What Sparked An E. Coli Outbreak In Lettuce? Scientists Trace A Surprising Source NPR – The Salt by Dan Charles
The illnesses started appearing in late March. Here and there, across the country, people were checking themselves in to hospitals, sick from toxic E. coli bacteria. At least 200 people got sick. Five of them died.
Investigators quickly identified romaine lettuce as the source of the outbreak, but have had trouble pinpointing the cause for months. Now, the Food and Drug Administration has a theory for how E. coli ended up on that lettuce. According to the FDA, it probably came from a large cattle feedlot at one end of a valley near Yuma, Ariz., which is one of the country’s biggest lettuce-growing areas.
The finding has put lettuce growers in Yuma in a tough spot. The feedlot has been their neighbor for many years. Some vegetable farmers are wondering whether they can still co-exist with all those cattle nearby. Read Full Article »
Cornucopia’s Take: The story below does not describe any illegal behavior, but it clearly demonstrates the industry-friendly conditions at the USDA. Emails brought to the light of day via a Freedom of Information request show working relationships among industry players and USDA staffers, many of whom were industry lobbyists prior to working for the government.
Emails show the swamp stretches to the Agriculture Department CNN by Rene Marsh
From suggestions for members of a science committee to emails sent “on the sly” and thoughts for the secretary’s speeches, new internal emails from the US Department of Agriculture show big food industry lobbyists are working hand-in-glove with agency staffers.
The newly released emails were obtained by the nonpartisan independent Project on Government Oversight via a Freedom of Information Act request and shared exclusively with CNN. Though exposing no apparent legal violation, they offer a window into how some top USDA political appointees — former lobbyists themselves — are in frequent contact with their old employers and others who are lobbying the agency, and how those lobbyists are seeking to influence the agency on issues large and small.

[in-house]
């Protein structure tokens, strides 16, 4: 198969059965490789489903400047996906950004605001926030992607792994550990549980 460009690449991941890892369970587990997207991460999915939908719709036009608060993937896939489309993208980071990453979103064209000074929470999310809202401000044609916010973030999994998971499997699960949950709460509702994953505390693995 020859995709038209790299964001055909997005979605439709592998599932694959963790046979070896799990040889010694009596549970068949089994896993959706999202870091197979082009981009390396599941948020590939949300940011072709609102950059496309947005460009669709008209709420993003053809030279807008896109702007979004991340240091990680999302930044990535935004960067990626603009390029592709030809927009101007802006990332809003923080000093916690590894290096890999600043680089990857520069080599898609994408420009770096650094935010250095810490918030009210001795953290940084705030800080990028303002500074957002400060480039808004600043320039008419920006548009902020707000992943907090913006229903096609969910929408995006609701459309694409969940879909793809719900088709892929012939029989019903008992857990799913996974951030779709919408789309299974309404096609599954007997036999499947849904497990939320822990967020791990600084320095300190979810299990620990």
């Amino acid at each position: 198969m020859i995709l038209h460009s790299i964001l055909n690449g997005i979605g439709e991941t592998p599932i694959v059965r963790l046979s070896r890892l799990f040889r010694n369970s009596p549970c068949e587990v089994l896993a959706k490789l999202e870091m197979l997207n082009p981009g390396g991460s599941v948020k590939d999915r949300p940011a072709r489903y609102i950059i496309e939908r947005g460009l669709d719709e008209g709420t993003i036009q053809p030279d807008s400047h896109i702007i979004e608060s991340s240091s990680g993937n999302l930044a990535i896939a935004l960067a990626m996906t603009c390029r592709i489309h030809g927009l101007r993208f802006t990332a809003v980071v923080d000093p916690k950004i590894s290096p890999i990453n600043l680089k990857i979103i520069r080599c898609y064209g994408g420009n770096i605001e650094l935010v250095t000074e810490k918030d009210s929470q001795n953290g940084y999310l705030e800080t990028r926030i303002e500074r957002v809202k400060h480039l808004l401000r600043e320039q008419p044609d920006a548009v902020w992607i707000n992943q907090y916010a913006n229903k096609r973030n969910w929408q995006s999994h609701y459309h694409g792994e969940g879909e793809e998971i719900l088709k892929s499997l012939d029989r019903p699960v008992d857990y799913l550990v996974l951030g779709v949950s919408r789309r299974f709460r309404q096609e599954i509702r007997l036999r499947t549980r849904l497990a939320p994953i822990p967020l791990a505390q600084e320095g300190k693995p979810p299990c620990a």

The USDA, under the Trump administration, has moved to roll back a series of regulations opposed by industry, to the chagrin of health and food safety advocates. The emails show how the agency is very willing to work with industry lobbyists, even accepting and using talking points for one of Secretary Sonny Perdue’s speeches. Read Full Article »
Cornucopia’s Take: Congress passed the controversial and weak labeling law for foods with genetically modified organisms in 2016. They set a deadline of July 19, 2018 for USDA to issue labeling rules. The date has come and gone, and the Center for Food Safety has filed a legal complaint in hopes of bringing the agency into compliance.
Consumer Group Seeks Court Ruling in Response to USDA’s Failure to Issue GE Food Disclosure Rules
San Francisco, CA. Today, Center for Food Safety (CFS) filed a motion for summary judgment on its federal lawsuit against the U.S. Department of Agriculture (USDA) for failing to issue the genetically engineered (GE) food disclosure law by the mandatory deadline of July 19, 2018. Congress gave USDA two years after the 2016 GE labeling law was passed to draft and issue new labeling rules, but USDA Secretary Sonny Perdue missed the deadline.
“The American people have waited more than two years for USDA to issue mandatory GE labeling rules,” said George Kimbrell, CFS legal director. “It’s unfortunate that we have to take it to court to force USDA to do its job and give consumers the labeling rules they voted for, but it seems that’s the only method the Trump administration’s USDA will respond to. It’s our hope that the Court can get Trump’s USDA on a timeline it will actually follow with enforced deadlines.” Read Full Article »